I showed up bright and early for my 7 a.m. weekly Toastmasters meeting, just as I had been doing every week for 28 years. (I did miss several meetings after being freshly diagnosed with a heart attack in 2008 – the year that, sadly, I lost the coveted Rise and Shine Attendance Award to my archrival, Jim). But because early morning is almost always my best time of day (e.g. minimal cardiac symptoms), if you’d met me for the first time only during that very early weekly meeting, you would not have guessed that I live with something called inoperable coronary microvascular disease (MVD).
I don’t wear a neck brace or leg cast or any other visible sign that something is wrong. Because this debilitating heart condition is invisible, I often look and sound relatively “normal”. And if you’re lucky enough to live with healthy privilege, it can be almost impossible to understand what having any invisible chronic illness is like.
That’s why the Invisible Illness Week was such an important awareness-building campaign when it was launched in 2002 by Lisa Copen. I’ve never met Lisa in person, but we have this in common: each of us lives with a medical diagnosis that may not be at all visible to others. In Lisa’s case, she was diagnosed at age 24 with painful rheumatoid arthritis. I first learned her name in 2009 when we were both honoured by Our Bodies, Ourselves of Boston as Women’s Health Heroes, two of 20 inductees from seven countries acknowledged for women’s health activism in our own communities.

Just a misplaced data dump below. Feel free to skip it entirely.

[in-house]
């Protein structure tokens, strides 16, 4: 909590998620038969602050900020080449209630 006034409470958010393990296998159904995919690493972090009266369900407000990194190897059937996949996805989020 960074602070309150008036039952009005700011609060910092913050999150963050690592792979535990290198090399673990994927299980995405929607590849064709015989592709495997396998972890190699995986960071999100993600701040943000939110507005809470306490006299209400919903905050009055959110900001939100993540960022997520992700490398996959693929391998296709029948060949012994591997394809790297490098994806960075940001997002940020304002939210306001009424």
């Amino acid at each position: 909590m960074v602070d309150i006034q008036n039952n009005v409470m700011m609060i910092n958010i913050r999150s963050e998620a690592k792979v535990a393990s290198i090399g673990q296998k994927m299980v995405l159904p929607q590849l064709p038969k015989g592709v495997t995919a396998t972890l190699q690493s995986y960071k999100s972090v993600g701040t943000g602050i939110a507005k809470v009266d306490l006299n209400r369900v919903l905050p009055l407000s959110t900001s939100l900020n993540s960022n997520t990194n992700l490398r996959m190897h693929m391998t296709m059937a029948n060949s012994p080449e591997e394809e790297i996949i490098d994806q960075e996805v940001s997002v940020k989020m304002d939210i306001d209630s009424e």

Her Invisible Illness Week website provided a platform and inspiration for anybody living with any form of chronic illness. Drop in and visit for some inspiration of your own, find lots of useful resources from other patients in the same boat, write your own 30 Things About Me meme challenge. (Here’s one of my own 30 Things exercises as an example, FYI).
If you care about somebody who lives with an invisible chronic illness, I think you’ll learn more than you already know about what that reality is like for that person. And for a terrific overview about life with an invisible illness, read the classic essay The Spoon Theory by Christine Miserandino on her brilliantly-titled website But You Don’t Look Sick.
Q: How has having an invisible illness impacted your work, family or social life?
NOTE FROM CAROLYN: I wrote more about adjusting to becoming a heart patient in my book “A Woman’s Guide to Living with Heart Disease“. You can ask for it at bookstores (please support your local independent bookseller!) or order it online (paperback, hardcover or e-book) at Amazon – or order it directly from my publisher Johns Hopkins University Press (use their code HTWN to save 30% off the list price).